IP Expo: Artificial intelligence - an existential risk [video]
AI enables us to work smarter but is it an existential threat to humanity asks Nick Bostrom, University of Oxford and director of both the Future of Humanity Institute and the Strategic Artificial Intelligence Research Centre.
Nick Bostrom - AI potentially an existential threat
AI has become an increasingly important component in cyber-security systems struggling with an explosion of data that needs to be analysed and a shortage of experts to handle that data.
But taking the long view, AI itself is a potential existential threat to humanity. If that sounds a little bit SciFi, with echoes of Terminator, it gets more so, because we are only 20 to 50 years away from Machine AI achieving human-level intelligence, according to IP Expo keynote speaker, Nick Bostrom*, in his presentation Artificial intelligence and the future. And from reaching a human equivalent level of capability, AI is forecast to then see its progress take a rapid upward curve to super-intelligence.
“There is a lot more room above human intellectual capability for improvement,” adds Bostrom, noting that the limitations are only those of physics, such as the speed of light for the transmission of messages, switching speeds etc, compared to humans handling the speed of neural networks – which are significantly slower.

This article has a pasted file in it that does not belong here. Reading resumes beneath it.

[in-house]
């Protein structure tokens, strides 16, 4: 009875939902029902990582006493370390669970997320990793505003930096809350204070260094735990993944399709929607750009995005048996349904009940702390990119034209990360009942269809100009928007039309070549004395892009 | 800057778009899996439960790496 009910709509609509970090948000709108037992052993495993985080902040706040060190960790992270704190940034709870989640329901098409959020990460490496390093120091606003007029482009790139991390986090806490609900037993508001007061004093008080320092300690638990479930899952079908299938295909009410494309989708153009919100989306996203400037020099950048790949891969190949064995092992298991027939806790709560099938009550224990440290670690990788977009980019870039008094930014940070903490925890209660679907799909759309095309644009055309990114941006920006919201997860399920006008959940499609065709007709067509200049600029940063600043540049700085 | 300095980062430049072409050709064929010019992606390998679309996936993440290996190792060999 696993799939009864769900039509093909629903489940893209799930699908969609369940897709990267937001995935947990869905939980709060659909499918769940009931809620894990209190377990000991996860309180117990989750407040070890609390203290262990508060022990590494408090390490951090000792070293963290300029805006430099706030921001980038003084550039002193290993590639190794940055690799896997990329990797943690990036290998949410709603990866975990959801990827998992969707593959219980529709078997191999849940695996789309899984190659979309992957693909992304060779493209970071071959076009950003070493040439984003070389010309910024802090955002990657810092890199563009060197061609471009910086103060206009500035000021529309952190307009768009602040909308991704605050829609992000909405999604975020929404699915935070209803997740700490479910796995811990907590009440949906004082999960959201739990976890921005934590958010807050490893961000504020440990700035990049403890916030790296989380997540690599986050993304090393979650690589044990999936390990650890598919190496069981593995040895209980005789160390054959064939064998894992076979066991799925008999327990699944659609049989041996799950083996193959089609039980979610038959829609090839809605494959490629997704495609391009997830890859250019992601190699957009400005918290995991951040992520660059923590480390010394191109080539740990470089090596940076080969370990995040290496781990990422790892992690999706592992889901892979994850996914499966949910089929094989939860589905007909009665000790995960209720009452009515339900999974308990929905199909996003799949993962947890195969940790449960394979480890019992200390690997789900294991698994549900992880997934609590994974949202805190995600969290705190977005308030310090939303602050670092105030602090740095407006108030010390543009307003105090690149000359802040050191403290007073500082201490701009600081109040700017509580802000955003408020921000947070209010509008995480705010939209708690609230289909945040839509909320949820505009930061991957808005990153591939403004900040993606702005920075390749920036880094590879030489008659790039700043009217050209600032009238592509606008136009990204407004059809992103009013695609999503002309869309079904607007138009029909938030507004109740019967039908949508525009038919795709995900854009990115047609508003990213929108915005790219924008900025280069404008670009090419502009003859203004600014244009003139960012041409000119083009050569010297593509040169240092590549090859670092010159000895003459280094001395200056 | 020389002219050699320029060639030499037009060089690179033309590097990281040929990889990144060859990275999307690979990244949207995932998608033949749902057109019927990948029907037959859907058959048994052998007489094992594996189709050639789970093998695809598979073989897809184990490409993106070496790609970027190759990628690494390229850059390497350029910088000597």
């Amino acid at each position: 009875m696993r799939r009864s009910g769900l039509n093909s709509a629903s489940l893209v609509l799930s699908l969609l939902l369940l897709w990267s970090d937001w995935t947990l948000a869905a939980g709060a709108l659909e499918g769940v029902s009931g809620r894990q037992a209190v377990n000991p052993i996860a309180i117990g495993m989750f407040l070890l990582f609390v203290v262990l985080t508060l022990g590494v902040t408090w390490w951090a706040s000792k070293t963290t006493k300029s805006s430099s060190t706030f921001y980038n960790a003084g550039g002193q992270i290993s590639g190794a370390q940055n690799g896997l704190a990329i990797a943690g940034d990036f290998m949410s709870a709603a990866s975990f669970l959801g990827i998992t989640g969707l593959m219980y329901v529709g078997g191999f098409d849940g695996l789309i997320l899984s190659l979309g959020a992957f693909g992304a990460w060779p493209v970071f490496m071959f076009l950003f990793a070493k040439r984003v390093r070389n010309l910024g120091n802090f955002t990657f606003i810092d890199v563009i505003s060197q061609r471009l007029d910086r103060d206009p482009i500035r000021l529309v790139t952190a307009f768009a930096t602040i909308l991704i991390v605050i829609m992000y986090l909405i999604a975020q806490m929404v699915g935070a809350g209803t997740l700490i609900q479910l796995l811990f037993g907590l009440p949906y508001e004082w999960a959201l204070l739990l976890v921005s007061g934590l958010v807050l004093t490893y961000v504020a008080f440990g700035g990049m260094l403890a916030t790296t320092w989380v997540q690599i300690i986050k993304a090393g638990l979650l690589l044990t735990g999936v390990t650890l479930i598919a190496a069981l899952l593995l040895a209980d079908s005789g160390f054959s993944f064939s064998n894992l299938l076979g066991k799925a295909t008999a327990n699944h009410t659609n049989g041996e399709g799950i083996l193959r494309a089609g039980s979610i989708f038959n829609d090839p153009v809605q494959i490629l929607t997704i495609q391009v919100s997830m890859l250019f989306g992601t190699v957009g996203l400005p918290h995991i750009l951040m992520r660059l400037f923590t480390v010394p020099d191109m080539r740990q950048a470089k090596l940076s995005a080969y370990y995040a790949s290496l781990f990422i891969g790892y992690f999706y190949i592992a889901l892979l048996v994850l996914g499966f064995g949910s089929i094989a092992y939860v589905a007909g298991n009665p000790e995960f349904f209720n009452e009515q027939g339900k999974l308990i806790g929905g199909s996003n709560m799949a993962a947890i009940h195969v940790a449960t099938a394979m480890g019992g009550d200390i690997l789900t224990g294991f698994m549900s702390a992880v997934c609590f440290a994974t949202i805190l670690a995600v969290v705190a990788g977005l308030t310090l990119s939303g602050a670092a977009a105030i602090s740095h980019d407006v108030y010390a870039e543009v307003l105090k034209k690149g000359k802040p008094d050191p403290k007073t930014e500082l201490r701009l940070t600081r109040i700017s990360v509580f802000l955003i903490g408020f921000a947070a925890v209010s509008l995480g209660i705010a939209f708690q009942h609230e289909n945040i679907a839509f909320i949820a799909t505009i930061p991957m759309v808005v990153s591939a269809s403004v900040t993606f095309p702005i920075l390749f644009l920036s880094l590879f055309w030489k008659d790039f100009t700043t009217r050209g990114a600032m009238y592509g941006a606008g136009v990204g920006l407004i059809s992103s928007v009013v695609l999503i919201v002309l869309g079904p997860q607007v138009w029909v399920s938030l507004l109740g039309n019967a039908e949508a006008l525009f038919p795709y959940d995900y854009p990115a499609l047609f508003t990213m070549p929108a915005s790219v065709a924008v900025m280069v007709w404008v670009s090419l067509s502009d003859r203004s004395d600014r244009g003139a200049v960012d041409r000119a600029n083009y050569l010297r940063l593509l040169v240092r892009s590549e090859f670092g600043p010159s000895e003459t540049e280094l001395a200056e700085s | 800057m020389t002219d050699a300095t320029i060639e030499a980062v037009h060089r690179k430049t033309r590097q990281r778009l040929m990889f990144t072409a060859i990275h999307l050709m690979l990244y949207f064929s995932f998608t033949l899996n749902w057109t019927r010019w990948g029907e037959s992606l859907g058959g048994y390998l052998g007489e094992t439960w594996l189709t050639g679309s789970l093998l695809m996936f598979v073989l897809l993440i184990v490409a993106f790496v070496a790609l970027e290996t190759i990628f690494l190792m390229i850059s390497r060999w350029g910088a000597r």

The risk of AI being incorporated into people, creating cyborgs, was viewed sceptically with the benefits and feasibility of planting such capabilities in our bodies seen unfavourably compared to having the same devices outside our bodies. Also, the limiting factor was not pumping more information into brain, but our ability to process that information. In the very long run such uploading may achieve superior intelligence.
Bostrom sees AI as a fundamental change in human existence as big as the agricultural and industrial revolutions. He asked his audience, “What happens from the point of outstripping human intelligence. How do we ensure AI is safe if its smarter than you?”
His solution is that we need to seek scalable control, as we continue to use AI to work as we'll work better with it as its more capable than we are. But some control mechanisms don't scale, so we'll need to make conservative assumptions beforehand says Bostrom.
- Humans are not always able to control the reward channel.
- Strategic behaviour by the AI is possible, including deception.
- AI may use verbal hyperstimuli (ie it can make very persuasive arguments from the AI perspective of what it wants to do)
- It will get access to actuators. (ie it will be able to move ‘actors' in the physical world; robots, devices, programmes) so it needs to be safe even if it ‘escapes' from the confines imposed upon it.
To achieve this level of safety we need to instil a value alignment so that the AI wants same as us and is on our side. The more that it wants to do what it wants, the harder it will be to control.